The only other claim of the appellant that we deem it important to notice is, that the act of 1871 does not apply to bonds issued in pursuance of a consent of taxpayers given and adjudicated upon before that statute was passed, and that if the act can be construed as applying to such bonds, it is, to that extent, unconstitutional and void. In Syracuse Savings Bank v. Town of Seneca Falls ( 86 N.Y. 317), it was held that the act of 1871 applied to proceedings regularly taken prior to its passage. In that case the proceedings were terminated in August, 1870, when the county judge made the adjudication and record and appointed the commissioners, who delayed action until after May 12, 1871, when they subscribed for stock and issued the bonds. No further consent of the taxpayers was obtained. In Angel v. Town of Hume (17 Hun, 374), the adjudication was made April 22, 1871, and the bonds were issued in February and July, 1872. In both of these cases it was held that the judgment of the county judge, based solely upon the consent of the taxpayers to bond pursuant to the act of 1869, was not nullified nor avoided by the amendment of 1871. In neither of those cases had any taxpayer consented to such an issue of bonds as the amended act gave the commissioners the discretion to issue.

In Gould v. Town of Sterling ( 23 N.Y. 456), the consents were obtained prior to September 29, 1852 (pp. 443, 445), while the bonds were issued in August, 1853 (p. 457). In the meantime an act had been passed authorizing the interest upon the bonds to be made payable on the first days of January and July of each year, instead of March first as was provided by the original bonding act.

The only authorities cited to sustain the position that the act of 1871 is unconstitutional are People v. Batchellor ( 53 N.Y. 128), and Horton v. Town of Thompson (71 id. 513). We do not consider either of them applicable to this case. The only constitutional questions involved in these cases were, in the former, whether the legislature could compel a town to become a stockholder in a railroad corporation by exchanging its bonds for stock without its consent in any way given; and, in the latter, whether the legislature could make a void bond valid after it had been actually issued to a person who could not claim as a bona fide holder.

In the case under consideration the consents had been duly given and an adjudication duly made to that effect when the amendatory act was passed. There was no want of power, therefore, to issue bonds, as the conditions precedent had all been complied with. The amendment did not extend to matters of jurisdiction, "but to that which the legislature might have dispensed with the necessity of by the prior statute." The bonding act would not have conflicted with the Constitution if it had contained no provision as to when the bonds should be made payable, but had left that to the discretion of the commissioners. That provision, therefore, so far as the Constitution is concerned, was immaterial and could be modified, even retrospectively, at the discretion of the law-making power.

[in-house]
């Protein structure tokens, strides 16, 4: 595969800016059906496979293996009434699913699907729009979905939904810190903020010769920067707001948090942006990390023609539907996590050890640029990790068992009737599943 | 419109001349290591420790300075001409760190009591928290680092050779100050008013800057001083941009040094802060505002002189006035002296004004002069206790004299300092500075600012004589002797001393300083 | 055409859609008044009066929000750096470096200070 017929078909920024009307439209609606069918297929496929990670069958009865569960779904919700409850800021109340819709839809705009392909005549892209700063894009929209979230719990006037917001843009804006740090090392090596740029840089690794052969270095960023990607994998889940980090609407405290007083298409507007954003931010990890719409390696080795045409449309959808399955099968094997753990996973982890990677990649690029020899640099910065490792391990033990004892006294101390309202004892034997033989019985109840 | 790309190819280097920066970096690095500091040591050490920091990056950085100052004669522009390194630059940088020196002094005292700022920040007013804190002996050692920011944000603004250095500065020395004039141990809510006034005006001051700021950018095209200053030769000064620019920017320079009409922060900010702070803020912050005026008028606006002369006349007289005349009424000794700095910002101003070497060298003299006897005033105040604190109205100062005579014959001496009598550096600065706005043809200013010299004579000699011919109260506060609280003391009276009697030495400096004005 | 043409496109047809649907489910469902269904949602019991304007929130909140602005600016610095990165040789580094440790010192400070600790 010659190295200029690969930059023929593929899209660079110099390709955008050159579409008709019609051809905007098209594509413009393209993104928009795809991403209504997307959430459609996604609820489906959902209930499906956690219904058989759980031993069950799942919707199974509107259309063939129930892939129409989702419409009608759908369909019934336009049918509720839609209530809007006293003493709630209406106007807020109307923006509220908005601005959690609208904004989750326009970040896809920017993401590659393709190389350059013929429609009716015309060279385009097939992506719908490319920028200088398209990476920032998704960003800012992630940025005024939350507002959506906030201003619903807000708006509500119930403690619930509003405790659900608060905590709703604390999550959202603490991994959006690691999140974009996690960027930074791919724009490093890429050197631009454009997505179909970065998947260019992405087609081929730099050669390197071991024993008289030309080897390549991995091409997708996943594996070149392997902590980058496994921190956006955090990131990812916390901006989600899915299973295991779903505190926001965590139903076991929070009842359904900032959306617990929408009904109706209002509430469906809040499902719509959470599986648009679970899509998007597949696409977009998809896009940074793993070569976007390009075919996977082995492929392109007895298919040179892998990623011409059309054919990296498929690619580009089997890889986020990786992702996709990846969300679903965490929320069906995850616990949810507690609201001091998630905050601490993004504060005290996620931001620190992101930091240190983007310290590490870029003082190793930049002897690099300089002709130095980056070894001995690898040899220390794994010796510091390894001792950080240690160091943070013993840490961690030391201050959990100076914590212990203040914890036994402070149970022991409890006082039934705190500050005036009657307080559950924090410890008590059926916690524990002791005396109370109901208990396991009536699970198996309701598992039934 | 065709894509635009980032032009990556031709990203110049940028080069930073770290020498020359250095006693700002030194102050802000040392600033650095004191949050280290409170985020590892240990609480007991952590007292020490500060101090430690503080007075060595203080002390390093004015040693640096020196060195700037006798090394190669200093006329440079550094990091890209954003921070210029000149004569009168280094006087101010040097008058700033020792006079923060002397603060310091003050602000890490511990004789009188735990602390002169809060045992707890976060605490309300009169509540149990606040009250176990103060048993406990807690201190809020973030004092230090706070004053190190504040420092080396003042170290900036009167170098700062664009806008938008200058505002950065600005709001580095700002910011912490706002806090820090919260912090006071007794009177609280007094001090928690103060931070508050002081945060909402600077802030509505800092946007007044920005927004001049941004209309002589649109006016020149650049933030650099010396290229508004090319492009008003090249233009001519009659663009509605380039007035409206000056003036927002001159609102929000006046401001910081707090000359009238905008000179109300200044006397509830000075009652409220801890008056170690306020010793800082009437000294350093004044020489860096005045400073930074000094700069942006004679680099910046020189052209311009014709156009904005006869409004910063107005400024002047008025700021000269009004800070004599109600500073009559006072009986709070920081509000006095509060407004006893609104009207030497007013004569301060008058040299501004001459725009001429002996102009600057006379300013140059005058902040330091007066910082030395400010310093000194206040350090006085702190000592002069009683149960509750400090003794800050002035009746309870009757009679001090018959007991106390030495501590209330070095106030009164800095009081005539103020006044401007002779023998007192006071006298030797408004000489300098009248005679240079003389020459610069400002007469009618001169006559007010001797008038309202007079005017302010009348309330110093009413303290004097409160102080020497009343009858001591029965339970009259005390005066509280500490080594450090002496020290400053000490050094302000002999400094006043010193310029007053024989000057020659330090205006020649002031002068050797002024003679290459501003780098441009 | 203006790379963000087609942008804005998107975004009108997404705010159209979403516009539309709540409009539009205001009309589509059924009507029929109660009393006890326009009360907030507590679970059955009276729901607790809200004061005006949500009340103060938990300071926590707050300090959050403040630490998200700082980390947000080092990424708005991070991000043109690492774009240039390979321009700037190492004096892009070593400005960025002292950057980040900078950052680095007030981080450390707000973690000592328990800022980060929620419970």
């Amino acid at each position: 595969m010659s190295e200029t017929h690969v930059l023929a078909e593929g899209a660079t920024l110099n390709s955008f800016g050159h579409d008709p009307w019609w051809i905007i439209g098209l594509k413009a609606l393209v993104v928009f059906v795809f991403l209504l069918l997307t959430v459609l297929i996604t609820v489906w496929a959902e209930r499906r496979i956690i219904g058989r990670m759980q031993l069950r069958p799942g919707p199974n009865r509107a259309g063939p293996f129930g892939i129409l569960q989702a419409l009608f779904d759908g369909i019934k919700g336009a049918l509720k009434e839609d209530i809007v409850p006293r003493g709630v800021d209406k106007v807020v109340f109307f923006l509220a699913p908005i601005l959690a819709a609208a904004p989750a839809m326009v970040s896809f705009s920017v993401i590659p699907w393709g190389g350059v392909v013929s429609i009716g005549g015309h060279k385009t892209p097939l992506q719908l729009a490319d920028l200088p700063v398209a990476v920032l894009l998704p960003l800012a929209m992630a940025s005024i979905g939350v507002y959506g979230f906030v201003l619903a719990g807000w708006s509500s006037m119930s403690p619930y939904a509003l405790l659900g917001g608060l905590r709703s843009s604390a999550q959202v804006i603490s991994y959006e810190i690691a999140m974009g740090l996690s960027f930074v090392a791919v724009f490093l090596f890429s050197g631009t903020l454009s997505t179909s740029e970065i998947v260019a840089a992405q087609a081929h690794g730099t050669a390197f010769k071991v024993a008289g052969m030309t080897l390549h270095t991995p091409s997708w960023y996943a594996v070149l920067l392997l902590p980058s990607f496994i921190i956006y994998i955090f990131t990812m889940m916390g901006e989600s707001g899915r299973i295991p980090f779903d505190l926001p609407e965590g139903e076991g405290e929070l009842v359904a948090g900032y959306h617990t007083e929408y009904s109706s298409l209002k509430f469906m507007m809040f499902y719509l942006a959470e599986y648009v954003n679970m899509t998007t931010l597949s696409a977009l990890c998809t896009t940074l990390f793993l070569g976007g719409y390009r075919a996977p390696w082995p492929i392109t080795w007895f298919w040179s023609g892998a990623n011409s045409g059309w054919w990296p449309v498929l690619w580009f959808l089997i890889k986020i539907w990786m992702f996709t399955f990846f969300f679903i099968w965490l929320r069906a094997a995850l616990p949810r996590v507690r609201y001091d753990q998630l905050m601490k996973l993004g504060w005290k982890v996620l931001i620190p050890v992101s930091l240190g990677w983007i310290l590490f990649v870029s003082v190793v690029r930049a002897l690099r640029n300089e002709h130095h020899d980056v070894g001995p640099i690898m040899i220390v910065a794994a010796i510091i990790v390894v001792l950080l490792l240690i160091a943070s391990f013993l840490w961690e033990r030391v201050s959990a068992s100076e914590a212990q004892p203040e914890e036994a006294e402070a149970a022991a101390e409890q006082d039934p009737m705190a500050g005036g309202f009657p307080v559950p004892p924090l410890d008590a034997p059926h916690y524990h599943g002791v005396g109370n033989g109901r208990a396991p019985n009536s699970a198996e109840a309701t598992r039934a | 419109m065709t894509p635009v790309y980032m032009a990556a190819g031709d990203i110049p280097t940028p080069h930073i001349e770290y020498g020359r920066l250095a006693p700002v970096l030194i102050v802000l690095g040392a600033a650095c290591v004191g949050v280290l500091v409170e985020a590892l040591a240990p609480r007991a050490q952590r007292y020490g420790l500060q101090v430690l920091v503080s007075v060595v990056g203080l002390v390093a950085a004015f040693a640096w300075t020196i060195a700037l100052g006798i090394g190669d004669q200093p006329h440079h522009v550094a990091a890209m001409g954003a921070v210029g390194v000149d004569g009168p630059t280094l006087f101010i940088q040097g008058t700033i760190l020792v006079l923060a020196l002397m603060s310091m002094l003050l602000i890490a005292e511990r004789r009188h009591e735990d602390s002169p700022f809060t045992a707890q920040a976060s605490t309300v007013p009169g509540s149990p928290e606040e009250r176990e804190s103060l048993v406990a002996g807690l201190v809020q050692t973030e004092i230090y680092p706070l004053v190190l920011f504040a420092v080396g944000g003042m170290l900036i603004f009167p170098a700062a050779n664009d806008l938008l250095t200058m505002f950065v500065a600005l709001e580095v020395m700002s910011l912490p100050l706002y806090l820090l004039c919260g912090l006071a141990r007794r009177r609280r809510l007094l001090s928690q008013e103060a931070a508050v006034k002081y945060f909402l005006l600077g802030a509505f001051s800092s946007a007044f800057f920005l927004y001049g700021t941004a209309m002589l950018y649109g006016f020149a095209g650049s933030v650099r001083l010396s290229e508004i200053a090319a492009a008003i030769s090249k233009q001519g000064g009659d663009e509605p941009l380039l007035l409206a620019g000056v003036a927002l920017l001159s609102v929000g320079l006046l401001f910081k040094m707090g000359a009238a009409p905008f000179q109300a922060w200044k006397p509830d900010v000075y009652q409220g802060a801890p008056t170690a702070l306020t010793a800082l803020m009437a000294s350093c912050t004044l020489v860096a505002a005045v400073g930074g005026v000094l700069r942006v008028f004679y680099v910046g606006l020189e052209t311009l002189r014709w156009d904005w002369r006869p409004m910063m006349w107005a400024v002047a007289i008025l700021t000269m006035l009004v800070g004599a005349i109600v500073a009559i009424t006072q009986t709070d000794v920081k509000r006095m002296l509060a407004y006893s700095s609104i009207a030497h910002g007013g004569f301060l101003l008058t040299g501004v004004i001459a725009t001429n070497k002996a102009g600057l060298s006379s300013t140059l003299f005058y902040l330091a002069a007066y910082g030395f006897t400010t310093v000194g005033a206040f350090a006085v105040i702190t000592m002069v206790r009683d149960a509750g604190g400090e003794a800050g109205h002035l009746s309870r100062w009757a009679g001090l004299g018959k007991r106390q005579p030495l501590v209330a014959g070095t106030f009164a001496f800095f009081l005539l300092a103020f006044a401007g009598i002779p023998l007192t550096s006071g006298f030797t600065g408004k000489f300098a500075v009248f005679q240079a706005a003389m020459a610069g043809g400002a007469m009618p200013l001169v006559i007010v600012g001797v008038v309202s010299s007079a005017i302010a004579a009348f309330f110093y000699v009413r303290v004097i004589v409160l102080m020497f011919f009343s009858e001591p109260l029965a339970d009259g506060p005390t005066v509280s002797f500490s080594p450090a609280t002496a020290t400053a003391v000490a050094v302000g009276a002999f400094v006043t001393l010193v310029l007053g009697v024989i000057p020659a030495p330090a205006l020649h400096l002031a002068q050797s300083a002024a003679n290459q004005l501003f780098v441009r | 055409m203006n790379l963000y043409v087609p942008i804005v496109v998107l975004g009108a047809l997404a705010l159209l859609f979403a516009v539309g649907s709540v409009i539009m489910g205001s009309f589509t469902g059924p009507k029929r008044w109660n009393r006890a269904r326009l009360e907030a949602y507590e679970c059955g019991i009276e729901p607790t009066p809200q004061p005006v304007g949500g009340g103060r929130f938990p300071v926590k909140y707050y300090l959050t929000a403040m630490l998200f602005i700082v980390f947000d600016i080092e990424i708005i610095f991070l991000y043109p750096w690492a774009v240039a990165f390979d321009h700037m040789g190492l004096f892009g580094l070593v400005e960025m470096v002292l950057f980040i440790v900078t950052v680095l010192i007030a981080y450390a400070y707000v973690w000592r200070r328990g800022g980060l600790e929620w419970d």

In Williams v. Town of Duanesburg ( 66 N.Y. 137), the court said: "In this case the legislature could originally have authorized the bonds of the town * * * to be issued under the precise circumstances existing when they were issued; and if the acts of the commissioners have, by subsequent legislation, been ratified, it is equivalent to an original authority to do what has been done. The authorities as to the legislative power to validate, by subsequent legislation, acts done in assumed execution of a statute authority which has not been strictly followed, are numerous and decisive." ( People v. Mitchell, 35 N.Y. 551; Town of Duanesburg v. Jenkins, 57 id. 177; People ex rel Kilmer v. McDonald, 69 id. 362; Tifft v. City of Buffalo, 82 id. 204; Rogers v. Stephens, 86 id. 623.) If the legislature has power, after bonds have been issued, to correct irregularities of official action without affecting the consents of the taxpayers previously given, its power to authorize a change in the form of the bond before it is actually issued, without impairing such consents, cannot well be denie

Without examining any of the other grounds upon which we are urged to affirm the judgment appealed from, we think that it should be affirmed for the reasons already stated.

By the act of May 12, 1871, the commissioners were authorized to issue bonds, payable in twenty years, aggregating in amount $4,000. So much of the issue as was in excess of $4,000 was without authority of law and void. But the subsequent unauthorized action of the commissioners in issuing bonds of the town could not, and did not, invalidate or affect the bonds aggregating $4,000, for which act authorizations had been duly given.